The Eight Active Ingredients of Tai Chi
Tai Chi is a rich and evolving mind-body practice that integrates physical, cognitive, and ritualistic components. Each component has potentially independent and synergetic therapeutic value, particularly for chronic or complex diseases involving many systems throughout the body. The practice involves slow intentional movements, often coordinated with breathing and imagery, which aim to strengthen and relax the body and mind, improve health, and support personal development.
The Eight Active Ingredients of Tai Chi
The 12-week virtual Eight Active Ingredients of Tai Chi program is based on an adaptable Tai Chi protocol developed by Dr. Peter Wayne, director of the Osher Center for Integrative Medicine at Harvard Medical School and Brigham and Women's Hospital. Dr. Wayne is also the founder and director of the Tree of Life Tai Chi Center in Boston, and is an internationally renowned teacher ofTai Chi and other Eastern practices with over 40 years of training experience. Dr. Wayne's research has evaluated the impact of therapies such as Tai Chi, Qigong and acupuncture on diverse medical issues including balance disorders, back pain, cancer, chronic obstructive pulmonary disease, asthma, cardiovascular disease, Parkinson’s disease, and healthy aging. He has served as a principal or co-investigator on numerous National Institute of Health (NIH)-funded studies, and is the author of the Harvard Medical School Guide to Tai Chi.
The Eight Active Ingredients of Tai Chi class sessions are taught by Karen Kilgore, Ph.D. Karen is a licensed 2019 graduate of the Tree of Life Teacher Training program, earning her certificate as an Eight Active Ingredients of Tai Chi Instructor. In 2010, Karen began her journey as a Tai Chi and Qigong practitioner at the Tai Chi Center in Gainesville, Florida. Currently, she leads Tai Chi rounds at the Gainesville Center and provides Zoom classes for those who are unable to attend face-to-face classes in the Tai Chi Center. She is also a certified Pilates instructor, with a specific focus on serving students with chronic medical issues. As she developed greater proficiency in Tai Chi, she began to explore options to provide Tai Chi to special populations of students. Karen’s academic credentials and experiences have been in special education and qualitative research. She serves as a Research Specialist for The Osher Center for Integrative Medicine, affiliated with Harvard Medical School and Brigham and Women’s Hospital. Her role as a researcher includes conducting qualitative studies on several NIH-funded trials evaluating Tai Chi and Qigong for chronic diseases. Her role on these studies is to interview participants and to assist researchers in understanding the unique perspectives of research participants. Karen also maintains a private practice in Gainesville serving students, who are aging or have special needs, developing personalized Tai Chi, Qigong, and Pilates programs to meet their needs.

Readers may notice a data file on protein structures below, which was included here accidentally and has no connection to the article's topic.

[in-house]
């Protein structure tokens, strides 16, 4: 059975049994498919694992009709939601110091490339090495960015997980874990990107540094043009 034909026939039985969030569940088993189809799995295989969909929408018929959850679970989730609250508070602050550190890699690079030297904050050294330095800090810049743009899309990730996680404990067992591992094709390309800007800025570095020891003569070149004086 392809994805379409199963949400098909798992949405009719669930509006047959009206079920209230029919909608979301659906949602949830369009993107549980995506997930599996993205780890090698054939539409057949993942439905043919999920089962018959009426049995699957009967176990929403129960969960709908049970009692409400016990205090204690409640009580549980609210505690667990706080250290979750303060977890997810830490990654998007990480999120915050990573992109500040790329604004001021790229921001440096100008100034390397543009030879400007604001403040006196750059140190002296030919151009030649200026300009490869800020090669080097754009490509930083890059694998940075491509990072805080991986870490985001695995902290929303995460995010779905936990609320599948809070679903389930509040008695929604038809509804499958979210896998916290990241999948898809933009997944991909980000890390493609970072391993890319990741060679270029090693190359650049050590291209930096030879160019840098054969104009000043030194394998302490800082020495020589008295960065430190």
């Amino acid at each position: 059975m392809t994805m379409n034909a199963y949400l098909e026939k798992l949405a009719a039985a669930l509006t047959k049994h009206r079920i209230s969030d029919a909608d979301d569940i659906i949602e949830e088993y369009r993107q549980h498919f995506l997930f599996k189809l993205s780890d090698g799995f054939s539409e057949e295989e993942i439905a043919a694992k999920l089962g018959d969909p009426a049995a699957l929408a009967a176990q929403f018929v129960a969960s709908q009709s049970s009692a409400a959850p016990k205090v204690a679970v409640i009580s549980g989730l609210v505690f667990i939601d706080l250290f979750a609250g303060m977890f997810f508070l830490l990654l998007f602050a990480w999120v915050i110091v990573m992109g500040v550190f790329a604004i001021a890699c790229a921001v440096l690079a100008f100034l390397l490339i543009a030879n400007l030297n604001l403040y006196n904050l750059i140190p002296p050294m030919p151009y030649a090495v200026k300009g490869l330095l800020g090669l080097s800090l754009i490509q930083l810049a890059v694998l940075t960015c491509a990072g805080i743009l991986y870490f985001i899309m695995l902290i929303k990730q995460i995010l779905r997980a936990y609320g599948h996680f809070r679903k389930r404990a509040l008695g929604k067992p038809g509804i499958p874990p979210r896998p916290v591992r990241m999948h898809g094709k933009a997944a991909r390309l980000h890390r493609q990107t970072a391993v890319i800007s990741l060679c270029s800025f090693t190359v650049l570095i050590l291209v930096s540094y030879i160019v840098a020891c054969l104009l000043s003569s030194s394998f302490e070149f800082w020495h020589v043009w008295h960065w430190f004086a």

In the Eight Active Ingredients of Tai Chi program for participants with interstitial lung and other lung disease, Dr. Wayne’s Tai Chi protocol will be adapted by the program instructor to the participants’ physical abilities and constraints. Developed within Dr. Wayne’s conceptual framework of the Eight Active Ingredients of Tai Chi, this protocol of easy to learn Tai Chi movements and warm-up exercises emphasizes experiencing the therapeutic ingredients of Tai Chi, and helps participants understand how the practice impacts their mental and physical well-being.
Resources and References
- Wayne, PM, Fuerst, ML. The Harvard Medical School Guide to Tai Chi. Harvard Health Publications. 2013.
- National Institute of Health Record: Evidence Grows of Tai Chi’s Benefits, Including for Seniors. November 4, 2016.
- National Center for Complementary and Integrative Health Webinar: Mind-Body-Movement Interventions: Overview of the State of the Science. Peter Wayne, PhD. Presented September 30, 2020 (begins at minute 22:30).
- National Cancer Institute Complementary and Integrative Medicine Course on Tai Chi and Acupuncture: Tai Chi and Qigong Mind-Body Exercise for Cancer Survivors. Peter Wayne, PhD. Presented October 15, 2020 (begins at minute 8:20).
- ILD Collaborative Virtual Community Meetings: The Health Benefits of Tai Chi. Regina Gibbons, MBA, MAc. Presented Sepetember 16, 2020.
- ILD Collaborative Virtual Community Meetings: Research Designs, Placebo Effects, and Multicomponent Interventions. Aliaa Barakat, PhD. Presented November 3, 2020.
- ILD Collaborative Virtual Community Meetings: Eight Active Ingredients of Tai Chi. Karen Kilgore, PhD. Presented October 5, 2023.